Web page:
A trade-in program for Cairo’s aging taxi fleet encourages replacement of high-polluting cars with safer, more sustainable options.

The Challenge

Sixty-eight percent of the more than1.5 million vehicles operating in the Cairo area are more than 15 years old, meaning they use more fuel and emit more pollution. The program has demonstrated that committed financial incentives can encourage more environmental choices.

 

The Solution

Financed by the World Bank, Cairo has launched a taxi trade-in scheme in which owners can turn in their old cars for safe, managed scrapping and recycling and receive $600 towards the purchase of a new, cleaner vehicle. The scrapping and recycling program is a successful collaboration backed by the public and private sectors. The Ministry of Finance lifted the sales taxes on eligible vehicles to encourage taxi owners to purchase these options. Likewise, participating car companies offer new vehicles at a 25% to 30% discount and banks offer drivers loans with competitive interest rates.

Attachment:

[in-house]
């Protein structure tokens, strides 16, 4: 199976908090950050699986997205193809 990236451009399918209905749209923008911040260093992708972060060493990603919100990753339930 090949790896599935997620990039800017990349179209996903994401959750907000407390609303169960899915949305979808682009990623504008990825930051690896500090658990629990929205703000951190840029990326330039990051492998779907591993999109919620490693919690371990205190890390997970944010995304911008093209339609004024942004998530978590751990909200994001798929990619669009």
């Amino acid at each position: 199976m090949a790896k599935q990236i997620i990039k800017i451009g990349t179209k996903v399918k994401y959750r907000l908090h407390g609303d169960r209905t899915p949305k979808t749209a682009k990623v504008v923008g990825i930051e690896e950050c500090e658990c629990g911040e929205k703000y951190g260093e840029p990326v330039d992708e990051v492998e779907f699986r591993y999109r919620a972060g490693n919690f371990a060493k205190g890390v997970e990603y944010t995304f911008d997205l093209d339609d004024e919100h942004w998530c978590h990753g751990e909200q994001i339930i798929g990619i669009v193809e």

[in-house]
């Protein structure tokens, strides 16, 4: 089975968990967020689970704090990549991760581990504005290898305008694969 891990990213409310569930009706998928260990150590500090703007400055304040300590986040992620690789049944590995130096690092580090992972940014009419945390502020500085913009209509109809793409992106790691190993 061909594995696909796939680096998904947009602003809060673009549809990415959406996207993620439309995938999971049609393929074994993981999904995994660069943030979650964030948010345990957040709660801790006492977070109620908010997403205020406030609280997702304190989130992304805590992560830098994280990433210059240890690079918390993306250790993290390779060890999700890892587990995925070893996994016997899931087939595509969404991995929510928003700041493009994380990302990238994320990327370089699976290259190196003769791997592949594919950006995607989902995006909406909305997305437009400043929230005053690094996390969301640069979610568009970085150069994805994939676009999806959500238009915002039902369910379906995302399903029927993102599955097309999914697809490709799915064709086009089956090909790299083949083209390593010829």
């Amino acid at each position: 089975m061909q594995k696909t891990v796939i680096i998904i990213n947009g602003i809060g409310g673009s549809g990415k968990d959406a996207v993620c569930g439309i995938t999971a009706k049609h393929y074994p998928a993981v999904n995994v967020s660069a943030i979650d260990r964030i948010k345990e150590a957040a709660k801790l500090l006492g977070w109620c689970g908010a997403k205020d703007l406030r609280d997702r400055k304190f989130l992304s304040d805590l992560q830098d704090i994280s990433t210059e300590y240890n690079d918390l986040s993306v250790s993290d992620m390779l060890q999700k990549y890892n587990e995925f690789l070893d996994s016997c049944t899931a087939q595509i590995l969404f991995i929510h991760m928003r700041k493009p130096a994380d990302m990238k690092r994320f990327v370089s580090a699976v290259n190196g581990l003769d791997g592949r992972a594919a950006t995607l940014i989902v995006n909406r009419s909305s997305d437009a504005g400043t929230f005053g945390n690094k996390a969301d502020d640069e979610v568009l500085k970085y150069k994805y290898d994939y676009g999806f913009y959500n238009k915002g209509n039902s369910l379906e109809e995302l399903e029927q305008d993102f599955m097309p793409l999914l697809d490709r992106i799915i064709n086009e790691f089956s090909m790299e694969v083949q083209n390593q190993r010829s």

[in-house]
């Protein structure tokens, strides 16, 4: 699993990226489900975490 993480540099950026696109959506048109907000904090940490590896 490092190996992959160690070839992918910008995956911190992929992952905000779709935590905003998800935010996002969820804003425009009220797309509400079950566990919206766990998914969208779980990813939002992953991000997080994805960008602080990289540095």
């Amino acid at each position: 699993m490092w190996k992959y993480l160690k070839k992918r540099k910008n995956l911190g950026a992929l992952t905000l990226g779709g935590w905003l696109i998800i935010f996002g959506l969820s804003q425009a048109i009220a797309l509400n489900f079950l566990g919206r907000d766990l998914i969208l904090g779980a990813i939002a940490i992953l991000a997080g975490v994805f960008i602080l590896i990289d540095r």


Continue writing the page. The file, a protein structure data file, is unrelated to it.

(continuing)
The program also has a strong legal backing, as Cairo has instituted a law stating that owners of mass transport vehicles, such as taxis, older than 20 years are not eligible for new operating licenses or license renewals. All of these actions are paying off, as the program has a 94% success rate: 40,689 new taxis have replaced aging vehicles in the city.

 

Environmental Benefits – The program has not only reduced CO2 emissions, but also CH4 and N2O emissions, all of which significantly improve air quality and reduce air pollution from the transportation sector.

Social Benefits – Replacing vehicles in an aging, deteriorating taxi fleet with newer, safer vehicles has also led to safer streets and fewer vehicle-related traffic crashes.

Economic Benefits – Newer, more efficient vehicles reduce fuel consumption and thus save drivers and companies money on petrol.

 

About Cities100

Presented by C40 Cities Climate Leadership Group (C40), Sustainia and Realdania – Cities100 showcases leading solutions to urban climate challenges in ten sectors, ranging from solid waste management to transportation.

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